Musheno's organization has pushed at the national level to prevent the use of seclusion and restraints in schools, an issue the Oregon legislature also mulled this spring.
A bill that placed restrictions on the type of restraint that can be used in schools passed the Oregon legislature in 2011. This session, a second bill was introduced by that bill's sponsor, Sara Gelser, which would create a system whereby complaints about seclusion and restraint could be made and a regulatory body could investigated them. That bill was referred to the Ways and Means Committee in March, but hasn't come up for a vote.
DRO advocated for reform in this area after reviewing data from the 37 districts (of Oregon's 197) that monitor the use of seclusion and restraint, finding 4,500 incidents where children were sent to isolation rooms or received physical restraints. The organization's report on the subject, “Keeping Schools Safe,” said DRO's staff had heard from families whose children had received a variety of restraints in school settings, including being strapped to their wheelchairs, placed in handcuffs or shackles or being duct taped to chairs.
At the federal level, the Association of University Centers for Disabilities testified in favor of a similar bill – the Keep All Students Safe Act – which Musheno said met with resistance from Republican lawmakers who don't want to turn it into a federal issue, though 26 states don't even require that parents be notified if their children have undergone restraint or seclusion in school.
Speaking Wednesday afternoon after a child abuse awareness event in the Children's Healing Garden at Legacy Emanuel Medical Center, Dr. Dan Leonhardt, said he's been interested in finding ways to help children who have been abused and to prevent abuse since he began his career.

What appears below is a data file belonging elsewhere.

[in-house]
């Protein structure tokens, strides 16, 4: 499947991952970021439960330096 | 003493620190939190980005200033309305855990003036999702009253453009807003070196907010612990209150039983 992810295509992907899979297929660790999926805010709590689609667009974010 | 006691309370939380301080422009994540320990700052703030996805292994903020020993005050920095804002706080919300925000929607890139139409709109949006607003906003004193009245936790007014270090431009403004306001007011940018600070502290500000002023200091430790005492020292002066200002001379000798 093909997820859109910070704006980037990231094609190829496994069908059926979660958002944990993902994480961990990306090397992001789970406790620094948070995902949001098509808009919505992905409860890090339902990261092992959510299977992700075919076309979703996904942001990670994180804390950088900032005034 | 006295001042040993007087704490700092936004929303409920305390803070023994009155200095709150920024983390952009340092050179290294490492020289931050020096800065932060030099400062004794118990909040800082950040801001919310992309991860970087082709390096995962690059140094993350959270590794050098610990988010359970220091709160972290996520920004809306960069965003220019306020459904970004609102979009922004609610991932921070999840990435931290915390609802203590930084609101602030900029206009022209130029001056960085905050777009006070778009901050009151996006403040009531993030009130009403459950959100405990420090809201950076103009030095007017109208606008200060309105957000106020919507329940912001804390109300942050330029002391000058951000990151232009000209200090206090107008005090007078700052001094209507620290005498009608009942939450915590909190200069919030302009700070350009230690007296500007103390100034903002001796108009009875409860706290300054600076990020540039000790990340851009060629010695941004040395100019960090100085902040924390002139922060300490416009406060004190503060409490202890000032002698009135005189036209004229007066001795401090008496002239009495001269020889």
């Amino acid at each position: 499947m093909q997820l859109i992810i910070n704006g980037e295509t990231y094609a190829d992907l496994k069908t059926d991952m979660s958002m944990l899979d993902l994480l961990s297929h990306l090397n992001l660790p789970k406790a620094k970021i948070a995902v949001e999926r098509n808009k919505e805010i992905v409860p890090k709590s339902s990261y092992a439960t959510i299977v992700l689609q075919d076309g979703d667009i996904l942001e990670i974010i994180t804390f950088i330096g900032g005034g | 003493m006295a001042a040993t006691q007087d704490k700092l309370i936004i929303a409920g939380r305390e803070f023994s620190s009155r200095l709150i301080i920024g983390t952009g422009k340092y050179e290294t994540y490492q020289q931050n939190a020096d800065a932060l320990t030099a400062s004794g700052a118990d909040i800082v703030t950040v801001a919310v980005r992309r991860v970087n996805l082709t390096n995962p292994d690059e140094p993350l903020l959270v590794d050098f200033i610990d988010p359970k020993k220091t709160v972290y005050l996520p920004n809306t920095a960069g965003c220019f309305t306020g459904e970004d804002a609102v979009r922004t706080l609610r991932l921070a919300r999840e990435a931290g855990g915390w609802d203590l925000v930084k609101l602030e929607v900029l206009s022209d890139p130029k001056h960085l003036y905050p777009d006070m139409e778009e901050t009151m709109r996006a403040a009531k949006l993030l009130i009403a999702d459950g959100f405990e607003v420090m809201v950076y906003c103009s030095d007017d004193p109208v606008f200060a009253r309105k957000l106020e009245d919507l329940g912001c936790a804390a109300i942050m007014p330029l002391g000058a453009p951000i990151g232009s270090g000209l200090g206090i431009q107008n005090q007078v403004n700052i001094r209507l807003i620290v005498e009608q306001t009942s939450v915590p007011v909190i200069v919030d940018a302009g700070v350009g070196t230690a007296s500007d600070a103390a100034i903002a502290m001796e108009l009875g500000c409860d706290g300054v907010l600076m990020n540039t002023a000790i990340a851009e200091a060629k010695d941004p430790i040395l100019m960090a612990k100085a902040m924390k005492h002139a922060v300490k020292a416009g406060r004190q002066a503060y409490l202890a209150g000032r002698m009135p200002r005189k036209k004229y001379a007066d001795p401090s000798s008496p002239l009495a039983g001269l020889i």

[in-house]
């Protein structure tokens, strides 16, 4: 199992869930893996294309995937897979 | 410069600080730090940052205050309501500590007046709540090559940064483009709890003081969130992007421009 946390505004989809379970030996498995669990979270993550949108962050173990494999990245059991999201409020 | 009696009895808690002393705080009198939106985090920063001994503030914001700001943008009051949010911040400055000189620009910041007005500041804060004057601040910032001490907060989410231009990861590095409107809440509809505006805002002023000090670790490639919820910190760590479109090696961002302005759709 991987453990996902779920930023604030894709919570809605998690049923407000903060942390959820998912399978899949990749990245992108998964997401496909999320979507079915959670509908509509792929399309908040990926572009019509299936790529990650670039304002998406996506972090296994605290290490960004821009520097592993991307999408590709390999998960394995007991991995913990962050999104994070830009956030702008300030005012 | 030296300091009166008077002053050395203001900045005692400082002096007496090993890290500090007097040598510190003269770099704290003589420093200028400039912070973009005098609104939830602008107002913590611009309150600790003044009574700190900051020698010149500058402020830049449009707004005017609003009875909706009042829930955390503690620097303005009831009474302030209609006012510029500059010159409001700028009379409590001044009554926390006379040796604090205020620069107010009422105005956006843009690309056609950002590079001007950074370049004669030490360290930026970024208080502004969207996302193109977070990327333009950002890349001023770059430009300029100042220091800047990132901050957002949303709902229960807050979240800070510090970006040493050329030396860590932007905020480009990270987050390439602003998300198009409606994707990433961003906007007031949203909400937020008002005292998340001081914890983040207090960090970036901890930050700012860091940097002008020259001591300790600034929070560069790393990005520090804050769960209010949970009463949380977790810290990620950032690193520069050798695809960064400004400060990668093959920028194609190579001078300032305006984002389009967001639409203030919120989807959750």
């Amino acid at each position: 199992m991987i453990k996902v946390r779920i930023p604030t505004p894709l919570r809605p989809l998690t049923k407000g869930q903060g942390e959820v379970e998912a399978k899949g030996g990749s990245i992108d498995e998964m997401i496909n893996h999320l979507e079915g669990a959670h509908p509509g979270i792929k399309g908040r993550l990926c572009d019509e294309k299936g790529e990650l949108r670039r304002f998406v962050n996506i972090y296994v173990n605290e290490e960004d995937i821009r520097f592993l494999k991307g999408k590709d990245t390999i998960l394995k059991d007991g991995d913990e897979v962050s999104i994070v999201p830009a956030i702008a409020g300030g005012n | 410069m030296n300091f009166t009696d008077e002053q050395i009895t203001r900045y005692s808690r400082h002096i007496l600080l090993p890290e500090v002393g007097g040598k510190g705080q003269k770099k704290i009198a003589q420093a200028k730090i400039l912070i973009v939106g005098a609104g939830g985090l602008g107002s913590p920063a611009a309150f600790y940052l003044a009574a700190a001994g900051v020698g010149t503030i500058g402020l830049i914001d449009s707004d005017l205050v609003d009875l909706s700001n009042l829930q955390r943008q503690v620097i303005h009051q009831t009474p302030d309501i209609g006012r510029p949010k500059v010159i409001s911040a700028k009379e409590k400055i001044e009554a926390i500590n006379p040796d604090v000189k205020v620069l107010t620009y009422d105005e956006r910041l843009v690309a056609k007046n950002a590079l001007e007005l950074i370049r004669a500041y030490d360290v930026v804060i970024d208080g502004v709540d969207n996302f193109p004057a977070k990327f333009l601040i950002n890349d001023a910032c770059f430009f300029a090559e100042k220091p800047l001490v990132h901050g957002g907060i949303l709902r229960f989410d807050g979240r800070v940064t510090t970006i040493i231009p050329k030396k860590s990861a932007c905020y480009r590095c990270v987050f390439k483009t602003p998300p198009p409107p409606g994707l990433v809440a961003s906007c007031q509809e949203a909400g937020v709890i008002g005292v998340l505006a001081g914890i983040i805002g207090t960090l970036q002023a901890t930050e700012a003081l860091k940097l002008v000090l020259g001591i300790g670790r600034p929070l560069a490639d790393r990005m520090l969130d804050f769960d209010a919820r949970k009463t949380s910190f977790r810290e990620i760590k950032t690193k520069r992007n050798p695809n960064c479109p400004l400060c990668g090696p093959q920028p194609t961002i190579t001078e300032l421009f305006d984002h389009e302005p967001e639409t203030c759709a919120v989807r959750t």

“The very first pediatric patient I saw was a victim of child abuse, and it probably affected the rest of my career path,” said Leonhardt, who has specialized in child abuse issues for the last 10 years. A strong advocate for programs that help survivors heal, h also believes there needs to be stronger attention on preventing abuse from happening in the first place.
Relief nurseries, home visitation programs and parental education – either of families with risk factors for abuse or families that have asked for help – all have a demonstrated impact in reducing incidences of child abuse, he said.
“We see a lot of parents who have an inappropriate response to normal childhood behaviors,” Leonhardt said, and they may also have unrealistic expectations for children with disabilities, particularly developmental disabilities. It’s important, he said, for parents to understand that they can ask for help with their child's care, and it’s okay for them to feel frustrated on occasion but they shouldn’t take their frustrations out on their child.
“I think people look at this as someone else's problem,” Leonhardt said. “If there's a child being abused in our community, it's everyone's problem.”
Reporter Christen McCurdy can be reached at [email protected].